Putin Just Spent Four Hours Answering Questions Live on Air—Here Are the Ones He Ignored

Russian President Vladimir Putin concluded another installment of the bizarre political spectacle of his annual call-in show, fending off pre-approved questions from Russians on live TV.

Speaking on national television for four hours and 17 minutes, Putin answered around 79 questions submitted by phone, video chat, text and social media. The topics ranged from the most complimentary praise to more mundane and local complaints, but every once in a while Putin used the occasion to grab global headlines with a zinger about Ukraine, world war or foreign leaders.

This year, he followed the formula. When asked about his favorite joke, Putin said he found allegations that his government colluded with President Donald Trump to elect the real estate tycoon in the first place, laughable. "So we influenced the U.S. elections and he gifted us Europe for that?" Putin said "Total drivel." Asked about the best piece of advice his father gave him, the former KGB spy answered with a straight face: "Don't lie," which caused a firestorm on social media.

Once again, he accused Ukraine of not caring about citizens in its Russian-speaking east and warned that another world war would "bring the end of civilization."

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This year, more so than before, the questions Putin did not answer were all the more evident. Owing to a new feature introduced in 2017, Russians could text grievances, which displayed on multiple screens in the studio as Putin spoke. Although Putin rarely paid any attention to them, the results voiced the frustration of many Russians with problems the Kremlin has not fixed by scolding a governor or promising to look into it.

"Why does this country have the money for tanks, bombs, planes, machine guns but no money for people?" one Russian texted, as his message reached the big blue screen behind Putin. During the broadcast, Putin boasted that the "breakthrough" weapons, including a new intercontinental ballistic missile he referred to during his last federal address, were progressing.

Russian President Vladimir Putin holds his annual televised phone-in with the nation, in Moscow, on June 7. This year, more so than before, the questions Putin did not answer were all the more evident. Mikhail Klimentyev/AFP/Getty Images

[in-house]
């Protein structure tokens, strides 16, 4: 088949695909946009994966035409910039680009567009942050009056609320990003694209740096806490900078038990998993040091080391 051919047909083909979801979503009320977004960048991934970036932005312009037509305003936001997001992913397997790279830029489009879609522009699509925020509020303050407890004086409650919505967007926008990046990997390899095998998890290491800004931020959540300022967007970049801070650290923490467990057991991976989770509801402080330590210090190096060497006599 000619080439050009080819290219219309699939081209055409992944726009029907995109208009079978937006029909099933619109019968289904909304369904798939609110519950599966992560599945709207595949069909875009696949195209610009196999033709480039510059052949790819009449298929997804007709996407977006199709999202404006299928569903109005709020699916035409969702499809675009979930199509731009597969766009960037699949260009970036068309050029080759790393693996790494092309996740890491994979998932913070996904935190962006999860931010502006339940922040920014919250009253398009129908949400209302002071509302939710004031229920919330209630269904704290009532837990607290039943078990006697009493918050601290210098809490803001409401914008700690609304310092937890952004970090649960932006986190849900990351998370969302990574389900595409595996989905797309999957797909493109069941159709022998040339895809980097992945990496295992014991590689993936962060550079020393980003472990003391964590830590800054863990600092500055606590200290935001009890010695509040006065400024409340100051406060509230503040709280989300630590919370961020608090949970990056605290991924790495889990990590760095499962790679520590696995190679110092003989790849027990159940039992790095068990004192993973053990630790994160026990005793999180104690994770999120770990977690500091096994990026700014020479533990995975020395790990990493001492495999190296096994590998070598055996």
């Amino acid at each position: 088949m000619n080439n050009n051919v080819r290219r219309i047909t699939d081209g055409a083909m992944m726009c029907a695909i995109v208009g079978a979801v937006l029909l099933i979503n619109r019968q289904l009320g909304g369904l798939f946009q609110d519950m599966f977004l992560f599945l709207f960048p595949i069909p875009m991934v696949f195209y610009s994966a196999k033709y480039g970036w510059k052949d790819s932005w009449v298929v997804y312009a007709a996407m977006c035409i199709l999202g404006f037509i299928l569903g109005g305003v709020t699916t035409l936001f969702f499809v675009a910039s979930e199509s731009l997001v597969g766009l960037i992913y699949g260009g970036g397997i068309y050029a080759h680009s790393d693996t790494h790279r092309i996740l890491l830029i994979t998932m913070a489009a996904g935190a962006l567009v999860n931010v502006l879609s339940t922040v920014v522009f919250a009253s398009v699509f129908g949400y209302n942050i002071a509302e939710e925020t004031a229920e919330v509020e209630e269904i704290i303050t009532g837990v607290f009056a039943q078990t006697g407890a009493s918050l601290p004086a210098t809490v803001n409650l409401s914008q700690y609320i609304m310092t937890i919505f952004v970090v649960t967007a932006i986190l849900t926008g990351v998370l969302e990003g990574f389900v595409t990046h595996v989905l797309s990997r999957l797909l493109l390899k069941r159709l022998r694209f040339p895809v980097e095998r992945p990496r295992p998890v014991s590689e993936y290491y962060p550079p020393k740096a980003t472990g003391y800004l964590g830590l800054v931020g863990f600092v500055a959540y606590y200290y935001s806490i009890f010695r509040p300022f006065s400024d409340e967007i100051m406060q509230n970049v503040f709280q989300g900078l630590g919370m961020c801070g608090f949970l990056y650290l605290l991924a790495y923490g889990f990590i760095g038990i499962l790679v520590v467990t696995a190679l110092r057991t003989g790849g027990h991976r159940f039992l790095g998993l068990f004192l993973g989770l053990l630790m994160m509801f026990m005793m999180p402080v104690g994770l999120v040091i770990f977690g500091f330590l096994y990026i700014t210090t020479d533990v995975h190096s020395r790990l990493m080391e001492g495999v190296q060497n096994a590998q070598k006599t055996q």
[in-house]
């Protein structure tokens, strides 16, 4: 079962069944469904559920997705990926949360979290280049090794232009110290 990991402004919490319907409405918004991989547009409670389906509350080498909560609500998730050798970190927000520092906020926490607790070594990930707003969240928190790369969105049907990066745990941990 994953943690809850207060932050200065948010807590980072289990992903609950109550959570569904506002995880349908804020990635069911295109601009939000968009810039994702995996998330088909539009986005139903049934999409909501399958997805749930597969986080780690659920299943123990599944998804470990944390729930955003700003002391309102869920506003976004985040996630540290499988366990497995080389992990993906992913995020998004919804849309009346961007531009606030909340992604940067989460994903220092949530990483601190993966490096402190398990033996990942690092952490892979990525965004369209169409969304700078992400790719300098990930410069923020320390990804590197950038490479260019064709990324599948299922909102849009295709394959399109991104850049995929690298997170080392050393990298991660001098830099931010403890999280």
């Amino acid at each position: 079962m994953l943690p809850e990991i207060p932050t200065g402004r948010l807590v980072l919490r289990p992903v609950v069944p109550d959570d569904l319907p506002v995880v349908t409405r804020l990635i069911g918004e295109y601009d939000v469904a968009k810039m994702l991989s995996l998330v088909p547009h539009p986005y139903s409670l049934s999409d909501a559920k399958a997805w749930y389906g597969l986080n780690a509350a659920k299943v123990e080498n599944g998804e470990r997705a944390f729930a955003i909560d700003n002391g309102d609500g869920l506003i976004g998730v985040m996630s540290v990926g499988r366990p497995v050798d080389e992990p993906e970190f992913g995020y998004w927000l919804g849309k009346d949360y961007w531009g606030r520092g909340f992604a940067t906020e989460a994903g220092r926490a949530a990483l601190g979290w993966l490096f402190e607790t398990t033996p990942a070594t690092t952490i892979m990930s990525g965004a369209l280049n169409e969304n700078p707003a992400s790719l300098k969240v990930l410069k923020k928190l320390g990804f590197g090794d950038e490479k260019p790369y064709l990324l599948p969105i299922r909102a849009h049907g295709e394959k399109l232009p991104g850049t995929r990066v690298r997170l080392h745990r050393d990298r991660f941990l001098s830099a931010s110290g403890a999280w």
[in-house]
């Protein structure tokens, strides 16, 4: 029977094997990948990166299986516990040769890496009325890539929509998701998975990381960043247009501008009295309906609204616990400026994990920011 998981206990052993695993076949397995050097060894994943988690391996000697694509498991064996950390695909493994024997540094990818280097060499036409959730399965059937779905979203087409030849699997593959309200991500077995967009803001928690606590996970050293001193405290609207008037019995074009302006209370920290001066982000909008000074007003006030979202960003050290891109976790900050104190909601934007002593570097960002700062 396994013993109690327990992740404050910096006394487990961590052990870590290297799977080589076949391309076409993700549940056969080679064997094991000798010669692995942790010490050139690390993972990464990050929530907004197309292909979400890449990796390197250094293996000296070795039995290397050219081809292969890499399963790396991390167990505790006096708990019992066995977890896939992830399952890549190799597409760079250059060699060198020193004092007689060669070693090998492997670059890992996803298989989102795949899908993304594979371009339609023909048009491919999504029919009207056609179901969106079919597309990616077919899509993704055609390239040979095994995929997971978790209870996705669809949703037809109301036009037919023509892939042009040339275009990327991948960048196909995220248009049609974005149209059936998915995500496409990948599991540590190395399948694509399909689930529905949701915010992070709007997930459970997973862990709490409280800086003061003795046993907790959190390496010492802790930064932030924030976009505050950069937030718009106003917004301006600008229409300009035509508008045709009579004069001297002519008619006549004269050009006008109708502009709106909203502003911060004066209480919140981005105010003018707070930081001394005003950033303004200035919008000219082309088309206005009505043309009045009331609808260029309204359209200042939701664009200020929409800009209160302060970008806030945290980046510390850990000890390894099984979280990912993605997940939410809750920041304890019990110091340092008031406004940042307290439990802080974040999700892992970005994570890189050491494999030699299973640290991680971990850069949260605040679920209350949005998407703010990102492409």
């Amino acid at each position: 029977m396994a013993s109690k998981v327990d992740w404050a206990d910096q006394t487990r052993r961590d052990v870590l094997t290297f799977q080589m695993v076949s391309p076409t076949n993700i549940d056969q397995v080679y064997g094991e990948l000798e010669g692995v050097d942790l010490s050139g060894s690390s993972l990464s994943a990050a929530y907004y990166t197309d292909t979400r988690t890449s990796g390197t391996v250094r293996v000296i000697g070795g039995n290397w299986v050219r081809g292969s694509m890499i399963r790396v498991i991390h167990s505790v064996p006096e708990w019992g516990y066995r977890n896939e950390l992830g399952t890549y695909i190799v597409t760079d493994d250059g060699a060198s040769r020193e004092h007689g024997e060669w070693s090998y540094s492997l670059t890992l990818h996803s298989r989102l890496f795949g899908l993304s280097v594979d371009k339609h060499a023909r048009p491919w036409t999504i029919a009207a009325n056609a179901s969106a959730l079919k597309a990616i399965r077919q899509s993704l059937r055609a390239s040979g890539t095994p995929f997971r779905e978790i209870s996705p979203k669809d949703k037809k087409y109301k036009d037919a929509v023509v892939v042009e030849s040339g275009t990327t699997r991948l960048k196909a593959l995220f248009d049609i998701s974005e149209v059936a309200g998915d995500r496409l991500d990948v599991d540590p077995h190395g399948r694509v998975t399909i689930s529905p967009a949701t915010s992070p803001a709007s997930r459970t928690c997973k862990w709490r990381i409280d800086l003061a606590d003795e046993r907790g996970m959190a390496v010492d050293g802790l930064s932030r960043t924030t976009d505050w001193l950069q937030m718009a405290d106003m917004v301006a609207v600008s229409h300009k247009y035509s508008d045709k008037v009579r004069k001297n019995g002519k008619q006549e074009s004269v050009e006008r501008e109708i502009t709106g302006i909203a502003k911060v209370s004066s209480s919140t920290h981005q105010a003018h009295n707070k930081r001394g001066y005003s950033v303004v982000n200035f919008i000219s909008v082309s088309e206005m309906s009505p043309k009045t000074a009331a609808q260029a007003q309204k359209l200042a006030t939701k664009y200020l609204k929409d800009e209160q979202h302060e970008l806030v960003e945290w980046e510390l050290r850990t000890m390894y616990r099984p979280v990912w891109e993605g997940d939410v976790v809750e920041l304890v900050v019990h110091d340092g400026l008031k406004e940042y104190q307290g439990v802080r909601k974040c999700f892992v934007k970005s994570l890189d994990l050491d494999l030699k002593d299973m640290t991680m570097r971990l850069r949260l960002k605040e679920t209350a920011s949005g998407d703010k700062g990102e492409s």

"We are all living worse and worse," one Russian texted. "It is in the Kremlin that everything is wonderful," the viewer wrote after Putin began the program by declaring that Russia was moving on the right track.

"When will prices stop growing? What did we vote for?" Complaining about the economy in general, some Russians also recalled a clumsy turn of phrase by Putin's Prime Minister Dmitry Medvedev, who told pensioners in 2015, "There is no money, but you hold on." Not only did someone text the phrase in, but other texts also slammed him: "When will Medvedev stop trying to think of ways to complicate the lives of Russians?"

"The prime minister says that there is no money but the head of the state bank says there is plenty of money," another viewer wrote. "Are they living in different countries?"

So far the #DirectLine with Putin's biggest highlight remain the funny/snarky messages shown on studio screens.
↓"When will our oligarchs buy our football clubs?" pic.twitter.com/v4EiKBhnmy

— Damien Sharkov (@DamienSharkov) June 7, 2018

"Why did you not register Alexey Navalny as a candidate for president?" a viewer texted while the image appeared as a speech bubble on screen but remained untouched by Putin. The Russian leader and his spokesman have an alleged aversion to uttering the charismatic opposition blogger's name—and even when asked specifically about his protests and allegations, they refer to him in general terms. In 2017, a highly contentious fraud conviction kept Navalny from receiving the right to run against Putin in the last election.

"You have been in power for so many years. Does it not seem to you that what we have is now a monarchy," a viewer messaged, lighting up the screen above Putin's seat. Notably, Navalny's last arrest came at a protest he organized in May against Putin's proverbial coronation as Russia's "Czar" with a fourth term.

"Is the oligarchy eternal?" A viewer texted, as many of the questions turned to Russia's megarich and the privileges they enjoy under Putin. "Your government and Deripaska rob the people for yachts and Faberge eggs," another user wrote, seemingly taking issue with aluminum magnate Oleg Deripaska, whose business was bailed out by the government in 2008. "There is oil in the Middle East and people there live in skyscrapers. Why do Russians live in sheds?"

"Aren't you tired of serving as president?" a viewer texted, spearheading another thread of messages that vented about Putin specifically. "You live well. When will we?" one message implored. "What glasses are you wearing when you look at this country?"